Bloating after certain foods? Foul smelling gas? Can’t eat anything it seems without stomach problems? Read on……

You don’t have to put on the white coat, but I’m going to ask YOU to be the doctor. You can relax; what I’m really going to do is to teach you a self examination test for the small intestine. You have heard of breast examinations, well, this one is for your small intestine. Dr. Godo, come on, the small intestine? Here’s why.

One of the major areas of interest in the field of medicine today is autoimmunity. The combined number of people with autoimmune diseases surpasses those with heart disease. Autoimmunity is a process where our own immune system attacks one or more glands. Why does the body attack itself? That’s a billion dollar question but more and more researchers are looking to the bowel as the gate keeper or one of the first dominoes to fall as autoimmunity progresses.

Inflammation due to food sensitivities, poor diet, bacterial overgrowth, probiotic deficiencies, essential fatty acid deficiencies, and partially undigested proteins are all factors that weaken how the small intestine functions. It’s been my experience and that of many of my colleagues that if you support the bowel, you have a better chance of quieting down the immune system.

Even though the subject of the small intestines has a range of therapeutic possibilities, here are three questions we want to find the answer to. “Do you need supplements to support your small intestines? When should you supplement? And just as important, When should you stop supplementing?” To find the answer to these questions lab tests may be necessary, but let’s try this first.

Not only will it save you the expense of a lab test, it’s easy and effective. I’m talking about a self examination which uses the body as a biofeedback mechanism. It’s a test you can do at home. But first, let’s look at why it may be important. If there is malfunction in the bowel, anything from excess fermentation which causes bloating to tissue damage, the body will try to protect itself by tightening layers of muscles. Using reflex points, we want to look for tenderness or tight muscles in specific areas.

Here’s how to do the test. Lie down on your back with your knees slightly bent; find the umbilicus, which is a medical term for belly button. Now, in your mind visualize a circle 3-4 inches in diameter around the umbilicus. Use a 3 inch radius if you have a small frame and 4 inch radius if you are larger. Mentally, divide the circle in 4 quarters and slowly palpate each of the four quarters. We are looking for tenderness and superficial tension.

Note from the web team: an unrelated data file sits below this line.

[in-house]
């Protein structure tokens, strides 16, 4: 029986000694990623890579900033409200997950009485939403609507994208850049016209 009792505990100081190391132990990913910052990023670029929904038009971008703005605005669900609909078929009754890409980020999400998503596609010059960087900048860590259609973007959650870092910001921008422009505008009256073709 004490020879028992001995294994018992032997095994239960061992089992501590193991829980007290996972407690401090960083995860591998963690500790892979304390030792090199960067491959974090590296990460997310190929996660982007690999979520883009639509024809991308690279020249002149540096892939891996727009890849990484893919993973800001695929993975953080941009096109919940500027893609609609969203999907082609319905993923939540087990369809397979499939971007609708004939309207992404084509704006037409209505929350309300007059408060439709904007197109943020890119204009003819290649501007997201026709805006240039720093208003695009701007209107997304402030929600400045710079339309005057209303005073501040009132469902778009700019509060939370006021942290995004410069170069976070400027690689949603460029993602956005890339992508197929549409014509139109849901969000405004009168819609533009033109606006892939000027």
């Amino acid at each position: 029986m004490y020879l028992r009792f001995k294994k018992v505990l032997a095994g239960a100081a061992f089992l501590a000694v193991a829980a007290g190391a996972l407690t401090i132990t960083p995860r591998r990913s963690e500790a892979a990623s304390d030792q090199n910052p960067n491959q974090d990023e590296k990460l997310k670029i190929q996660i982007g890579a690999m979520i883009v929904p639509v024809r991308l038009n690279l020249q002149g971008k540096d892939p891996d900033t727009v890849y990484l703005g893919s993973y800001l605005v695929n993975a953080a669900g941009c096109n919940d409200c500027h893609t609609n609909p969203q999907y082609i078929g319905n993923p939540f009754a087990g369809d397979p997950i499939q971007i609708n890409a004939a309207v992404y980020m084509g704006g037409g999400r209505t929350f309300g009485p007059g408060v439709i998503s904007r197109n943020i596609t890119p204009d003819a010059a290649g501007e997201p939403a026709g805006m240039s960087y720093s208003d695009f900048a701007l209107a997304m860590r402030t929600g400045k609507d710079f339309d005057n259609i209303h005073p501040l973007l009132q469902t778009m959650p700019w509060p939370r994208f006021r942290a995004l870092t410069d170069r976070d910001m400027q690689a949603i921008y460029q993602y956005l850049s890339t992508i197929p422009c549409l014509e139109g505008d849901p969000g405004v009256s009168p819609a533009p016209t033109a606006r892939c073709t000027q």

It is important to use your finger tips and apply pressure slowly and tenderly. Evaluate the tenderness level on a 1-10 scale for each quadrant. A score of ten represent extreme tenderness or pain. Joe, tenderness, what does that mean? Tenderness or discomfort represents dysfunction. The greater the tenderness, the greater the potential problem. Your response can tell you if something is not right in your gastrointestinal track. If you are bloated, there’s no such thing as an antacid deficiency. When you experience pain, there’s no such thing as a Motrin or aspirin deficiency. Something is amiss.

But what’s both interesting and exciting is your body knows what it needs. So we take the next step. By tasting different nutrients that feed or enhance the function of the small intestine the pain or tenderness will go away. The catch is that I can think of 20-25 nutrients that will facilitate the small intestines to work more efficiently. If you have a digestive issue, you may need probiotics or essential fatty acids. You may have a need for glutamine, hydrochloric acid or vitamin D. Here’s where Dr. Godo can help. Working together, Dr. Godo will have you taste different nutrients to discover which ones reduce the tenderness. Your response to each nutrient can help your clinician decide the best approach for your body. It is mind blowing to see how sensitive the body can be when we are asking the right questions.

Try this self examination. If you find discomfort or tenderness, ask Dr. Godo for help. The right nutritional support for your bowels can fix many problems and help build a stronger core to prevent disease and keep you healthy.

Dr. Jason Godo, DC